Social Planning Toronto is considering our future direction and priorities and how we can make a difference in Toronto in the next five years. We are talking to organizations and individuals in the city and invite you to contribute your thoughts and ideas to our planning process.
We all know that social planning is important to the future of the city and the well-being of its residents. We also know that the city is changing. What does this mean for SPT? What do we want to change? What impact do we want to have? What should we focus on in the next five years? How should we do our work?
FOR IMMEDIATE RELEASE - January 6, 2016
Experts Outline Solutions to Toronto’s Revenue Challenge
January 6th, (Toronto, ON) - Whether you look at it from the perspective of economics, community services or city building, experts gathered at City Hall agreed there are concrete steps the City can take to solve its revenue problems and get back on track building a world class city.
On the eve of the 2016 Toronto Budget release, residents and city-building organizations across Toronto have come together to urge City Council to implement the city’s recently adopted Poverty Reduction Strategy and kick-start action in four priority areas: jobs, children, housing and transit.
Social Planning Toronto is hosting five budget forums in January 2016.
Learn about what's in the 2016 City of Toronto budget for community services, poverty reduction strategy, public transit, housing and homelessness supports and much more ... Residents play a vital role in the budget process, so join us at one of the following forums to learn what's in the budget, what it means for communities and how you can get involved in this process:
Join us for a discussion on the City of Toronto's proposed budget!
Thursday, December 17th, 2015, from 4:00 – 6:00 PM
Don Montgomery Community Recreation Centre, 2467 Eglinton Ave E, Scarborough.
City Council adopted Toronto’s first Poverty Reduction Strategy on November 4th. Will there be adequate funding in the 2016 budget to implement the strategy? Come and discuss the City’s proposed budget and plan action to support real investments in poverty reduction.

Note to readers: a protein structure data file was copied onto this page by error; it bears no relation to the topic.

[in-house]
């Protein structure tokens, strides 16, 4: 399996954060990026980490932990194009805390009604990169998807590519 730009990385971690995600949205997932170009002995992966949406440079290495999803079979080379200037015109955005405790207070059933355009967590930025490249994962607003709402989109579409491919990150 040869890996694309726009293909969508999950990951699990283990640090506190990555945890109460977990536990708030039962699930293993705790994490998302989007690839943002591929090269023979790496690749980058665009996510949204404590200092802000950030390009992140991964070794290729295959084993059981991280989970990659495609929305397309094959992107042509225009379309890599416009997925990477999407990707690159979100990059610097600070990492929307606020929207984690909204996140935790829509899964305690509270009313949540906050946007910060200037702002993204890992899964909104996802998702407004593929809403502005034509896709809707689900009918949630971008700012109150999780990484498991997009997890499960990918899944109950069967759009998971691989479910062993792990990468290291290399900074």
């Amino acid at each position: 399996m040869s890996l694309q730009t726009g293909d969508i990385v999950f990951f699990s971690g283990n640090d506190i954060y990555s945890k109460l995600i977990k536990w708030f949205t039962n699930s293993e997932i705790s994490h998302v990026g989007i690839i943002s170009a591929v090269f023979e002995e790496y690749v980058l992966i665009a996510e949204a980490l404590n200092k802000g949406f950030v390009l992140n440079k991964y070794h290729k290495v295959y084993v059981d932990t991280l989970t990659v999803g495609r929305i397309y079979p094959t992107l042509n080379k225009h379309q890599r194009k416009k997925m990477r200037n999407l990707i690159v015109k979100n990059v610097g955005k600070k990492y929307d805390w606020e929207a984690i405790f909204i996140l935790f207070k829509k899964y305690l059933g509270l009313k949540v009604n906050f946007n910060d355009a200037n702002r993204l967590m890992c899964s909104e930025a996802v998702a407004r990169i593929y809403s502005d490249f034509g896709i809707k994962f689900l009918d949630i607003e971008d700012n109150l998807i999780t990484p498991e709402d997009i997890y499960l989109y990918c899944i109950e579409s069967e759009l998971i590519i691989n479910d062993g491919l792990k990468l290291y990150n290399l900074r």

Check out new video from the November 9 Inclusionary Zoning Press Conference organized by Social Planning Toronto, Toronto City Councillor Mike Layton and ACORN.
Read 'Lift the Ban' on Inclusionary Zoning, SPT's submission to the Standing Committee on Social Policy
Press Release: Community Groups and Toronto City Councillor say “Lift the Ban” - let us build affordable housing
November 9th, (Toronto, ON) – Social Planning Toronto, ACORN, and Toronto City Councillor Mike Layton have come together to call on the provincial government to give municipalities the freedom to enact inclusionary zoning policies. Despite widespread support for this important tool for creating affordable housing, including a Liberal Private Member’s Bill calling for these powers, the Province’s Bill 73, Smart Growth for our Communities Act, fails to allow municipalities badly needed inclusionary zoning powers.
Groups call for an immediate change to the bill to lift the restrictions that stop municipalities from implementing inclusionary zoning.
MEDIA ADVISORY -- Community Groups and Toronto City Councillor call on Ontario government to give cities inclusionary zoning powers to build affordable housing
On Monday, November 9 at 9:30 am, Social Planning Toronto, ACORN, and Councillor Mike Layton will be speaking to media about the urgent need for the Ontario government to give municipalities the power to adopt inclusionary zoning policies. Despite widespread support for this important tool for creating affordable housing, the Province’s Bill 73, Smart Growth for our Communities Act, fails to provide municipalities with inclusionary zoning powers. Groups call for an immediate change to the bill to give cities the freedom to implement inclusionary zoning.
Toronto Remains the Child Poverty Capital of Canada
A new report from Social Planning Toronto and partners shows that, amongst large Canadian cities, Toronto continues to have the highest percentage of children and youth living in poverty.
Key findings from the attached report, which is based on recently released Statistics Canada Taxfiler data for 2013: available here
Child poverty in Toronto in 2013 remained virtually unchanged from the previous year, with more than 1 in 4 children (29%), or 144,000 in total, living in low-income households in 2013 (as measured by Low Income Measure After Tax).